"The new capability allows you to do fundamentally new physics and tackle new problems," said Thomas Zacharia, who heads up computer science at Oak Ridge National Laboratory in Tennessee, home of the second place Cray XT5 Jaguar supercomputer. "And it will accelerate the transition from basic research to applied technology."

Breaking the petaflop barrier, a feat that seemed astronomical just two years ago, won't just allow faster computations. These computers will enable entirely new types of science that couldn't have been done before. This new generation of petascale machines will move scientific simulation beyond just supporting the two main branches of science, theory and experimentation, and into the foreground. Instead of just hypotheses being tested with experiments and observations, large-scale extrapolation and prediction of things we can't observe or that would be impractical for an experiment, will become central to many scientific endeavors.

"It's getting to the point where simulation is actually the third branch of science," Seager said. "We say that nature is always the arbiter of truth, but it turns out our ability to observe nature is fundamentally limited."

Climate modeling is one area that is ripe for a boost. In the past couple years, the general public has come around to the idea that climate change is real, and scientists are moving on to the potential impacts, how we might adapt and the technology that will help us cope. To do this in any meaningful way, the predictive models need to have a much higher resolution and be much more precise.

"These kinds of questions require much higher fidelity than we had before," Zacharia said. "Very important decisions are going to be made by policy makers based on this science."

Bluegene_10 Currently, the state of Tennessee, which is more than 400 miles long, is represented by only two pixels in most global climate models. The new computers will drastically increase resolution, in both space and time, and improve accuracy.

In the race to achieve this promise, Oak Ridge had made a push to top the speed list this year with its Cray XT5 Jaguar, but Los Alamos National Laboratory in New Mexico tweaked its IBM Roadrunner to get just enough more juice to keep the crown. Both more than doubled the performance of Livermore Lab's BlueGene/L IBM computer that led the pack a year ago.

Though there may be disappointment in Oak Ridge over losing by a nose, the lab also has the eighth fastest computer, a smaller version of the Jaguar. When combined with its bigger sibling in the next few weeks, the Jaguar will boost the lab's total capability to around 1.6 petaflops. In the same one-acre room resides the 15th fastest computer, and Oak Ridge is in the process of assembling yet another supercomputer for the National Science Foundation. All told, the lab could reach 2.5 petaflops.

But it's not just about the speed.

"This is not an Olympic sprint where somebody gets a medal at the end," Zacharia said. "That's not the point."

The Jaguar was designed to be optimal for science. Oak Ridge surveyed scientists in many fields including energy, climate and combustion, and built the computer to suit their needs. It has three times the memory capacity of any other computer, Zacharia said -- 362 terabytes of memory.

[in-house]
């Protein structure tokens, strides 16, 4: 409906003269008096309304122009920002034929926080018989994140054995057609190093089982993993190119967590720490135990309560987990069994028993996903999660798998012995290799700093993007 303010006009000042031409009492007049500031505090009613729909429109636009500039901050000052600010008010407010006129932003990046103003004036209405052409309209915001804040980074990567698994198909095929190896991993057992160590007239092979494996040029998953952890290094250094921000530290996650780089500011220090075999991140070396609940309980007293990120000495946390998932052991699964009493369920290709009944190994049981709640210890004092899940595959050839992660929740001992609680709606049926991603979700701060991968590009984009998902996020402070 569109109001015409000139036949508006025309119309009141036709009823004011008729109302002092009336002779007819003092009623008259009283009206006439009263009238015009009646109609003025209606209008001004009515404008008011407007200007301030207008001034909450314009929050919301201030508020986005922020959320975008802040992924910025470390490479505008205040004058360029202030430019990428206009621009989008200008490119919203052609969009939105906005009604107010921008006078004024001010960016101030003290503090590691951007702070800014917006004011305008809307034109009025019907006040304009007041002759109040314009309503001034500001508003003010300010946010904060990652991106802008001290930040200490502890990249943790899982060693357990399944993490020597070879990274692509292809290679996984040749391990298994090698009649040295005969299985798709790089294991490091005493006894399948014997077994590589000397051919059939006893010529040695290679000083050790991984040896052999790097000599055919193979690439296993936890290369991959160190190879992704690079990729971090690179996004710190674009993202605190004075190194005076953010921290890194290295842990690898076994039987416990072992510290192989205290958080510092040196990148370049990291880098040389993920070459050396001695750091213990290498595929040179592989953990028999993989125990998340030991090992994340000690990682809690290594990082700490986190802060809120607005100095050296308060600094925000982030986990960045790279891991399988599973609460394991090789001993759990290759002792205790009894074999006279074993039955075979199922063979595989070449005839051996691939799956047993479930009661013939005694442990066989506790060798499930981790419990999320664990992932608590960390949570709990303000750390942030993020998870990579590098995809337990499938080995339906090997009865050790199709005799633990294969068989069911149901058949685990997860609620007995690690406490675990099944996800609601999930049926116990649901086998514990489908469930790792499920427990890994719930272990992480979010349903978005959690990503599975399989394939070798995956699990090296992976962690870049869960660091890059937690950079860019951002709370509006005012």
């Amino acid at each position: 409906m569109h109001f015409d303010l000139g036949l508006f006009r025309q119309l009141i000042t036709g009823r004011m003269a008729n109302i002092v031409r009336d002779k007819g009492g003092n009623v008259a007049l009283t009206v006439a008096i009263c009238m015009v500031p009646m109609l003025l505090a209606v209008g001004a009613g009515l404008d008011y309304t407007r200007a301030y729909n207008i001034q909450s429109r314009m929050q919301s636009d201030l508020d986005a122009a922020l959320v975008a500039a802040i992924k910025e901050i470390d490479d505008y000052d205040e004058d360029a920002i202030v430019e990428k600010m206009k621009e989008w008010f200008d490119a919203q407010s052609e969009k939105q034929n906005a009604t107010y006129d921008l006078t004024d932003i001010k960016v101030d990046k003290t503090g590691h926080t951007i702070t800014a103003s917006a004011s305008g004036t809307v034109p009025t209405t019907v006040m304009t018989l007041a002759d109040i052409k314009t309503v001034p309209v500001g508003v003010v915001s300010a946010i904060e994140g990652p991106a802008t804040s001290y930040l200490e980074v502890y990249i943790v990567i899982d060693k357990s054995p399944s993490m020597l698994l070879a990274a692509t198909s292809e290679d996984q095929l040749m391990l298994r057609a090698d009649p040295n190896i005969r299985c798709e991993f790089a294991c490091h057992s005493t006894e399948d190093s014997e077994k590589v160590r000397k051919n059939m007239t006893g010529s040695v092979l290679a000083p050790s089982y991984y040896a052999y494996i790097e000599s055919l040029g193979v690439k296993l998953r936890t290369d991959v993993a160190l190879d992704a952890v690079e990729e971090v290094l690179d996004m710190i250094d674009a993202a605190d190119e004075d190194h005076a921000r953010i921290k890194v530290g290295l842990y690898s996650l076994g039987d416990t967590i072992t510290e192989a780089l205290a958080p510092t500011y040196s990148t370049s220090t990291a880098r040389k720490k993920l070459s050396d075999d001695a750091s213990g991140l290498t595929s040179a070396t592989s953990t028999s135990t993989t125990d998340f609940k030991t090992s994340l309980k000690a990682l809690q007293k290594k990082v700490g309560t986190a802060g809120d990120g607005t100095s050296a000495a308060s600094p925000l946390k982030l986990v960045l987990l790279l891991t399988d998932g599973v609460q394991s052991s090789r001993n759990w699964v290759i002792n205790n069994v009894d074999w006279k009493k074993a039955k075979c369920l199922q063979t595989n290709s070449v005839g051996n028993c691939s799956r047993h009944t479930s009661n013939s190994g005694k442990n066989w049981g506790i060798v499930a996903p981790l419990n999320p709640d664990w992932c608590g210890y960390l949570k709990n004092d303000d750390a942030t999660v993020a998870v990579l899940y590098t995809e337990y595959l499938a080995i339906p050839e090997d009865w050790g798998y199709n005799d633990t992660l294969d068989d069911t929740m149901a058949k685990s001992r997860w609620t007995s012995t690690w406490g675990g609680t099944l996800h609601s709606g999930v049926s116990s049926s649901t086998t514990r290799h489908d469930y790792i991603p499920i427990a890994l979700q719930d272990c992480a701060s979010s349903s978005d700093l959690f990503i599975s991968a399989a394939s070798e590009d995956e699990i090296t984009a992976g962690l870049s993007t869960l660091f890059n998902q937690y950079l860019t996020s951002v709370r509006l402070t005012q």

The designers paid special attention to making the transition to Jaguar as easy as possible for scientists, allowing them to use applications they have already developed instead of spending years coding new ones to suit the computer.

"I believe we have the best, most capable computer in the world for science," he said.

Only fully assembled in early September, nine months ahead of schedule, Jaguar has already helped scientists who have been eagerly anticipating the petaflop capability.

"The past six weeks we have already run many of the scientific applications people have been waiting for for a long time," Zacharia said.

Jaguar and its peers, which will undoubtedly be multiplying in the coming years -- Livermore Lab is currently assembling a petaflop computer that will join the club in 2011 -- promise to take some scientific fields to the next level by enabling far more complex simulations. This in turn will inspire scientists to imagine new questions, which will in turn need even bigger supercomputers to answer.

"That's exactly how science thrives on these big facilities," Zacharia said. "Any fundamentally new science facility captivates and drives the imaginations of scientists worldwide."

Jaguar's power will be unleashed on scientific problems including drug discovery, photovoltaics and new materials. A single simulation will be able to handle every aspect of a complex problem, such as the performance of a scramjet engine, including the airflow around it, its internal combustion, the strength of its materials, the effect of intense heat and aerodynamic forces.

"With the advent of petaflop computing, it's possible to do this simulation," said Seager, who is collaborating with scientists at other labs and universities to do just that.

Today's computer scientists can barely contain their excitement as they imagine what is now possible.

"It's very exciting to be alive today and doing computer science," Seager said. "Now we can do some spectacular things."

Post Comment   Private Reply   Ignore Thread  


[Home]  [Headlines]  [Latest Articles]  [Latest Comments]  [Post]  [Mail]  [Sign-in]  [Setup]  [Help]  [Register] 

Please report web page problems, questions and comments to webmaster@libertysflame.com